APOCALYPSE NO: Population Aging and the Future of Health Care Systems
AbstractIllness increases with age. All else equal, an older population has greater needs for health care. This logic has led to dire predictions of skyrocketing costs-- "apocalyptic demography". Yet numerous studies have shown that aging effects are relatively small, and all else is not equal. Cost projections rest on specific assumptions about trends in age- specific morbidity and health care use that are far from self-evident. Sharply contrasting assumptions, for example, are made by Fries, who foresees a "compression of morbidity" and falling needs. Long term trends in health care use in British Columbia show minimal effects of population aging, but major effects, up and down, from changes in age- specific use patterns. Why then is the demographic apocalypse story so persistent, despite numerous contrary studies? It serves identifiable economic interests.
Download InfoIf you experience problems downloading a file, check if you have the proper application to view it first. In case of further problems read the IDEAS help page. Note that these files are not on the IDEAS site. Please be patient as the files may be large.
Bibliographic InfoPaper provided by McMaster University in its series Social and Economic Dimensions of an Aging Population Research Papers with number 59.
Length: 34 pages
Date of creation: Oct 2001
Date of revision:
Contact details of provider:
Postal: 1280 Main Street West, Hamilton, Ontario, L8S 4M4
Phone: (905) 525-9140 ext. 22765
Fax: (905) 521-8232
Web page: http://www.mcmaster.ca/economics/
More information through EDIRC
aging; health care utilization; demography; health care financing;
Find related papers by JEL classification:
- I18 - Health, Education, and Welfare - - Health - - - Government Policy; Regulation; Public Health
- J14 - Labor and Demographic Economics - - Demographic Economics - - - Economics of the Elderly; Economics of the Handicapped; Non-Labor Market Discrimination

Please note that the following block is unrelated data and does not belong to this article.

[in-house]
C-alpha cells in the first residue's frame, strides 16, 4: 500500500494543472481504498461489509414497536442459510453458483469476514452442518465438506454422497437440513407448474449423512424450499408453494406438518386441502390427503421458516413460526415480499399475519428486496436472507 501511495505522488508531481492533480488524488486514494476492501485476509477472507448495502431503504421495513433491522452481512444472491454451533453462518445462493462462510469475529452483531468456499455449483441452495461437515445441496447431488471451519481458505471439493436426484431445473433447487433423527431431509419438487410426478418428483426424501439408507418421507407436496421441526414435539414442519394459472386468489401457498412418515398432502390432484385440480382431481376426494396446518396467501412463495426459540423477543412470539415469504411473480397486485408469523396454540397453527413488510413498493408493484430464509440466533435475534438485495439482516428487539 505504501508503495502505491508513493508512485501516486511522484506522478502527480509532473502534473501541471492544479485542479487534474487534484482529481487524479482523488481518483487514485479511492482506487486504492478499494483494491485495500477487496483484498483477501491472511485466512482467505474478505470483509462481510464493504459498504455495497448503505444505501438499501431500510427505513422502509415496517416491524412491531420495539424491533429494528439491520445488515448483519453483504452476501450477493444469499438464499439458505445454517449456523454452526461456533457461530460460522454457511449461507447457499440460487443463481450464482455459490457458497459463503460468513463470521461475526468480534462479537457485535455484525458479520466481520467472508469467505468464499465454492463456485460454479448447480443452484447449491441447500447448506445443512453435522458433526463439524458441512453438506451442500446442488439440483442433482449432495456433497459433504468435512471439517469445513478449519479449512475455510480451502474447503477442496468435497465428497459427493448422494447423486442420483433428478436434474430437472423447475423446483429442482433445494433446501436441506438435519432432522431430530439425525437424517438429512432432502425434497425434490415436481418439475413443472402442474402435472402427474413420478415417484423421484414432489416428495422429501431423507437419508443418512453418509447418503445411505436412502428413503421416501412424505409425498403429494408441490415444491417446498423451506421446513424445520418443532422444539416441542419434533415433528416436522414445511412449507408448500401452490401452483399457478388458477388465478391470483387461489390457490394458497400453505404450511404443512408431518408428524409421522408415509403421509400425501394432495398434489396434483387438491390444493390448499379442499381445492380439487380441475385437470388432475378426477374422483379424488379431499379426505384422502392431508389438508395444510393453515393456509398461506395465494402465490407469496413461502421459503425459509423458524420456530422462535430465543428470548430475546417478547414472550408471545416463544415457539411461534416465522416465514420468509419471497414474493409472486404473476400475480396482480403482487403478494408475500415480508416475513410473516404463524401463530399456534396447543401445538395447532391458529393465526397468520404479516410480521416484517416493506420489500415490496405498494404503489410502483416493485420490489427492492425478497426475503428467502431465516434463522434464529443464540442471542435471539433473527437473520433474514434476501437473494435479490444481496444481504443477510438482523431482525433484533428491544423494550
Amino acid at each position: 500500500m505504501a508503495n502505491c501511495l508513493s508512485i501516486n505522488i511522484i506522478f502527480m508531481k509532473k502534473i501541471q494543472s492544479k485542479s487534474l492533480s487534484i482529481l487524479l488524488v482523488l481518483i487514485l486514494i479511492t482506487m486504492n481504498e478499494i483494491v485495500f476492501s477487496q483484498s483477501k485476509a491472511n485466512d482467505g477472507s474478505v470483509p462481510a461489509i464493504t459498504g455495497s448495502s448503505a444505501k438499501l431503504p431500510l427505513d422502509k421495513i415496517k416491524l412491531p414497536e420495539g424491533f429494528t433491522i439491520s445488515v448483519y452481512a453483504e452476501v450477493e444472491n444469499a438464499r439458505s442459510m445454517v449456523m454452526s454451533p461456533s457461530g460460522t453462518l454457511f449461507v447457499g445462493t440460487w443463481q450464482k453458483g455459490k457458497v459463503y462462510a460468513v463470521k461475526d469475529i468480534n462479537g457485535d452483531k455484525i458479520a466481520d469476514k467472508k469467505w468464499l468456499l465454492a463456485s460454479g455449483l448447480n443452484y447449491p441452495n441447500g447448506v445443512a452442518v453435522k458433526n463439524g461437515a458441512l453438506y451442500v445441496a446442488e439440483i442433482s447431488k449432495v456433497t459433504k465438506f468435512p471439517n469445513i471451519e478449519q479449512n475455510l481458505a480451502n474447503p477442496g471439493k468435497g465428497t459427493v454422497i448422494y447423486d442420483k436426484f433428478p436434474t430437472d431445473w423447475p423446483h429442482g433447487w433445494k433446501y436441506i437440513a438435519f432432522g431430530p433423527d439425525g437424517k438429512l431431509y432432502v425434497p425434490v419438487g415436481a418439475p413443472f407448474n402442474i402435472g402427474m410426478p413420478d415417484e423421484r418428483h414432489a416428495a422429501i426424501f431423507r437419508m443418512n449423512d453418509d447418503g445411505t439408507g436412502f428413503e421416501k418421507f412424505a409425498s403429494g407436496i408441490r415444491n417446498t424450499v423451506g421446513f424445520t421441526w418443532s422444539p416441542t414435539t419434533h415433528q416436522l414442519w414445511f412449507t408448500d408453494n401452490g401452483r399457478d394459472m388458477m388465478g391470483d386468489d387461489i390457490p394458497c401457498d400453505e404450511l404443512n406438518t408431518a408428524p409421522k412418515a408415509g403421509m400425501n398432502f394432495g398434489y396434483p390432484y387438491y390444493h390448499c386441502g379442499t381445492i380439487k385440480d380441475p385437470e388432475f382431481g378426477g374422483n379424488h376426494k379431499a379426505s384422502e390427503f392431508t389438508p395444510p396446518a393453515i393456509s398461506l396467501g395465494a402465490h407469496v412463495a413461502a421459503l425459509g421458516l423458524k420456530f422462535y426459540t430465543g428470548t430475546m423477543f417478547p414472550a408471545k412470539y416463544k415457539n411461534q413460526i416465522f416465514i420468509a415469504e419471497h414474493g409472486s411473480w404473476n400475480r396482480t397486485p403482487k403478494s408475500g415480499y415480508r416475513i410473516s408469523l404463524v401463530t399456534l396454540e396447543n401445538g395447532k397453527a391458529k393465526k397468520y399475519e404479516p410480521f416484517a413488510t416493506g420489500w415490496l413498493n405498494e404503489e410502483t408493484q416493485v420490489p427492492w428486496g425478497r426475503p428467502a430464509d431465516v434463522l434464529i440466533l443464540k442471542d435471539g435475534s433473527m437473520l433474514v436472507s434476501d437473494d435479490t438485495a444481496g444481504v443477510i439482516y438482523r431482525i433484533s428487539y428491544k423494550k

This paper has been announced in the following NEP Reports:
- NEP-HEA-2002-10-18 (Health Economics)
You can help add them by filling out this form.
CitEc Project, subscribe to its RSS feed for this item.
- Michel Grignon, 2005.
"Aging, Health and Aggregate Medical Care Spending in France,"
Department of Economics Working Papers
2005-05, McMaster University.
- Michel Grignon, 2005. "Aging, Health and Aggregate Medical Care Spending in France," Department of Economics Working Papers 2005-06, McMaster University.
- Constantina Safiliou-Rothschild, 2009. "Are Older People Responsible for High Healthcare Costs?," CESifo Forum, Ifo Institute for Economic Research at the University of Munich, vol. 10(1), pages 57-64, 04.
- Peine & Ingo Rollwagen & Louis Neven, 2012. "Exploring new patterns of user involvement – baby boomers and the future of consumption," Innovation Studies Utrecht (ISU) working paper series 12-09, Utrecht University, Department of Innovation Studies, revised Sep 2012.
- Brigitte Dormont & Michel Grignon & Hélène Huber, 2006.
"Health expenditure growth : reassessing the threat of ageing,"
- Brigitte Dormont & Michel Grignon & Hélène Huber, 2006. "Health expenditure growth: reassessing the threat of ageing," Health Economics, John Wiley & Sons, Ltd., vol. 15(9), pages 947-963.
For technical questions regarding this item, or to correct its authors, title, abstract, bibliographic or download information, contact: ().
If references are entirely missing, you can add them using this form.